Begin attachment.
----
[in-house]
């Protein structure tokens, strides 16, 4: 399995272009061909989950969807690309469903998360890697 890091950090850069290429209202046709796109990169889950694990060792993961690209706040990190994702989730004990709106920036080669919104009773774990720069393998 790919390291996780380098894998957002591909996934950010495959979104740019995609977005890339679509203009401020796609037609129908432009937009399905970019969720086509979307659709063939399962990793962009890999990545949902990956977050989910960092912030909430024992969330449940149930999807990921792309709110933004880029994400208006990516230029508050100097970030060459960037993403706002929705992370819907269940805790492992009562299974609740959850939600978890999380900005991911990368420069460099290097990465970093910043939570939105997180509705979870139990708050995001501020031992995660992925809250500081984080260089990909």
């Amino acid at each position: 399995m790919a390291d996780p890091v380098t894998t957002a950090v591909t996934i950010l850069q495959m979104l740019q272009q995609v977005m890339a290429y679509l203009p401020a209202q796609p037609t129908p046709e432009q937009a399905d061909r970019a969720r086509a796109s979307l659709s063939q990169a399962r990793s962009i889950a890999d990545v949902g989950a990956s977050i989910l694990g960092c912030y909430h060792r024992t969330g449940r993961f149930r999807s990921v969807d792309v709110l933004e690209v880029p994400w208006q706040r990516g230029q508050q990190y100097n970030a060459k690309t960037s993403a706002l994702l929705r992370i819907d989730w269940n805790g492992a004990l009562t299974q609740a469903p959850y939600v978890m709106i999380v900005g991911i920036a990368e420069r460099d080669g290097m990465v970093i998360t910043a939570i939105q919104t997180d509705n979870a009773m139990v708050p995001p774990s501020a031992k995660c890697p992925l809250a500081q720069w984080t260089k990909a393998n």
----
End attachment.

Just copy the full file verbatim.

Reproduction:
[in-house]
């Protein structure tokens, strides 16, 4: 399995272009061909989950969807690309469903998360890697 890091950090850069290429209202046709796109990169889950694990060792993961690209706040990190994702989730004990709106920036080669919104009773774990720069393998 790919390291996780380098894998957002591909996934950010495959979104740019995609977005890339679509203009401020796609037609129908432009937009399905970019969720086509979307659709063939399962990793962009890999990545949902990956977050989910960092912030909430024992969330449940149930999807990921792309709110933004880029994400208006990516230029508050100097970030060459960037993403706002929705992370819907269940805790492992009562299974609740959850939600978890999380900005991911990368420069460099290097990465970093910043939570939105997180509705979870139990708050995001501020031992995660992925809250500081984080260089990909």
């Amino acid at each position: 399995m790919a390291d996780p890091v380098t894998t957002a950090v591909t996934i950010l850069q495959m979104l740019q272009q995609v977005m890339a290429y679509l203009p401020a209202q796609p037609t129908p046709e432009q937009a399905d061909r970019a969720r086509a796109s979307l659709s063939q990169a399962r990793s962009i889950a890999d990545v949902g989950a990956s977050i989910l694990g960092c912030y909430h060792r024992t969330g449940r993961f149930r999807s990921v969807d792309v709110l933004e690209v880029p994400w208006q706040r990516g230029q508050q990190y100097n970030a060459k690309t960037s993403a706002l994702l929705r992370i819907d989730w269940n805790g492992a004990l009562t299974q609740a469903p959850y939600v978890m709106i999380v900005g991911i920036a990368e420069r460099d080669g290097m990465v970093i998360t910043a939570i939105q919104t997180d509705n979870a009773m139990v708050p995001p774990s501020a031992k995660c890697p992925l809250a500081q720069w984080t260089k990909a393998n």